Thoughts from the beginning....

“What else? What else do we need to define in terms of what we stand for?”

“Well…I think that one of our guiding principles has to be that we associate with & support people courageous enough to have a strong moral compass...that do the right thing. I think that is inspiring. In other words, let’s build a team that not only has amazing technical skills but are the type of people even kids look up to.  Kids have such a good B.S. detector! They have to be someone others can respect and really get along with. Our brand begins with us.”


“What else? What about giving back?”

“Challenged Athletes Foundation.  We definitely want to support CAF. Talk about athletes with heart. And Courage.”


Challenged Athletes picture

“Oh...and I know it isn’t aligned directly with our brand but I feel strongly about pet cancer. There are quite a few of us that have had to deal with this in this last year.”

“Yes…definitely. Can we find a way to help cover the cost of treatment when an owner can’t?”

“What about pets in general?”

“Is saying no even a possibility? Beau and Kona would never forgive us!” 

These were a few ideas bounced around when we started Coeur meetings. We think it is incredibly important to define our values as a company before we produced our first piece of clothing. We wanted principals to guide us, from our meager beginnings through our hoped for growth. Eventually, we came to realize that we are trying very hard to create is a company that practices a type of “Conscious Capitalism.” 

To folks who aren’t familiar with the concept, those two words (conscious and capitalism) must seem like unnatural companions.  At the risk of dating myself, I think people associate capitalism with Gordon Gecko who gave the “Greed is Good” speech in the movie Wall Street.

And conscious probably makes you think of consciousness, awareness, hippies, patchouli oil, or at a minimum, a belief system that looks down on materialism and consumerism

Fortunately, these two concepts CAN co-exist.  John Mackey, founder of Whole Foods, and a business professor named Raj Sisodia, outlined a the philosophy in the book “Conscious Capitalism.” It proclaims that capitalism can be an incredibly powerful force for social good.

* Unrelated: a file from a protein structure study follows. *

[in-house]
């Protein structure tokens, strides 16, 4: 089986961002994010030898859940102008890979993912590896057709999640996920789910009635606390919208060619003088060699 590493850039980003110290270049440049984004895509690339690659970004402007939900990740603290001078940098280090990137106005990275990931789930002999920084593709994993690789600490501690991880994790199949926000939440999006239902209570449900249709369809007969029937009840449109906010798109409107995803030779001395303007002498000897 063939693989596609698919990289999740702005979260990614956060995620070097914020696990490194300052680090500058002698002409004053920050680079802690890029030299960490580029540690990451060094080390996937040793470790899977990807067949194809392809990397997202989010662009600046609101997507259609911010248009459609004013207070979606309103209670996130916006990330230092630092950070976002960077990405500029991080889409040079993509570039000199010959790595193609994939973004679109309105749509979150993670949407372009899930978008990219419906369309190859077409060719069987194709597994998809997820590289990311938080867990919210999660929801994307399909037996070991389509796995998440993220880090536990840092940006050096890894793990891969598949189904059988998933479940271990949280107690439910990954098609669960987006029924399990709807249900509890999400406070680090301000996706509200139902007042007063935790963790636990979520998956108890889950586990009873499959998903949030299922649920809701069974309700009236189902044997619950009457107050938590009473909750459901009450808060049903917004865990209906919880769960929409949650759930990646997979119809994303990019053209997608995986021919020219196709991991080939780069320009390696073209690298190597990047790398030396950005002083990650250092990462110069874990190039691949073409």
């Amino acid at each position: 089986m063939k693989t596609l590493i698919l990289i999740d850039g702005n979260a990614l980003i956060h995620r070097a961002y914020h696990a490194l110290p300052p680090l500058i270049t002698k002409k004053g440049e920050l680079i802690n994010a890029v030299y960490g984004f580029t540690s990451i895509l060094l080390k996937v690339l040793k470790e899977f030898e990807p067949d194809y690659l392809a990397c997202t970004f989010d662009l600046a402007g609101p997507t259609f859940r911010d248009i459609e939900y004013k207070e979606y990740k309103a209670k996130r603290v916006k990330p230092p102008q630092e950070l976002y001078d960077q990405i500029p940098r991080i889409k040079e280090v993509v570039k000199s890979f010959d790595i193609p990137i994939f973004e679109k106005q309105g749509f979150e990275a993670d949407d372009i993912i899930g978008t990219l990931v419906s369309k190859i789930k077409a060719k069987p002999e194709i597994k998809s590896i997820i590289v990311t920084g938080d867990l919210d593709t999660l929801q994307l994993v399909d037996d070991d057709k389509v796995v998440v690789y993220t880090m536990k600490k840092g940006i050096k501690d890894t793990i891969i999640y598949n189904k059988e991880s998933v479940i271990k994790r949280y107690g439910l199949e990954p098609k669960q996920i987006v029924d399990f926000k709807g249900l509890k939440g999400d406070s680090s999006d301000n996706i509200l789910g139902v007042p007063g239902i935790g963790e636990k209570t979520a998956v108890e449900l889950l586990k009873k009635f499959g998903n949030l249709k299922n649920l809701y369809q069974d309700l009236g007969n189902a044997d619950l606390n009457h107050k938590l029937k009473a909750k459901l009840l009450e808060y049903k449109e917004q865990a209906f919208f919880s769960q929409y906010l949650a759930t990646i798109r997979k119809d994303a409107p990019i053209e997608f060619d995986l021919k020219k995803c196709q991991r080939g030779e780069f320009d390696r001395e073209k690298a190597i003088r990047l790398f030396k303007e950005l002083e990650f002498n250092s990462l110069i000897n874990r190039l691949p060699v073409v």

Book cover for Conscious Capitalism

The philosophy suggests that, despite what your friendly neighborhood economist might say, the sole purpose of a business is NOT to just increase shareholder value.  Now making money and being profitable is very important.  You have to run a business to have a business. It’s just not the end all be all. 

To illustrate the point, Mackey points out that while a human being must eat to survive, eating is rarely his or her main purpose in life.  (Unless of course, you’re talking about carrot cake.  But that is one of the few exceptions to the rule.) Rather, people want to be a part of something larger than themselves.  To contribute to society.  To do something good.

At Coeur, we believe the same thing.  So for better or for worse, that’s who we are going to try and be.  We’re going to be proud supporters of CAF.  Of Pet Cancer Prevention programs.  And other causes that we believe in.   We’re going to do our dead level best to make a difference.  We’re going to try and help.

We had a good internal debate over whether or not we should even talk about this philosophy publicly.  One school of thought was that talking about our values could come across as self-congratulatory or self-righteous.  Or using a good cause as a way to create sales. Another was that we might come across as tree huggers.  And while a few of us will give a tree a friendly squeeze from time-to-time (I like a good Oak now and then), I think I can honestly say that our intention in explaining this is not arrogance but rather a way to spread the message. At the end of the day, we did decide that if you believe strongly in something, you shouldn’t be afraid to put it out there. 

So, welcome to Coeur.  A group of like-minded, CAF supporting, pet loving, conscious capitalists who hope that they can make a difference.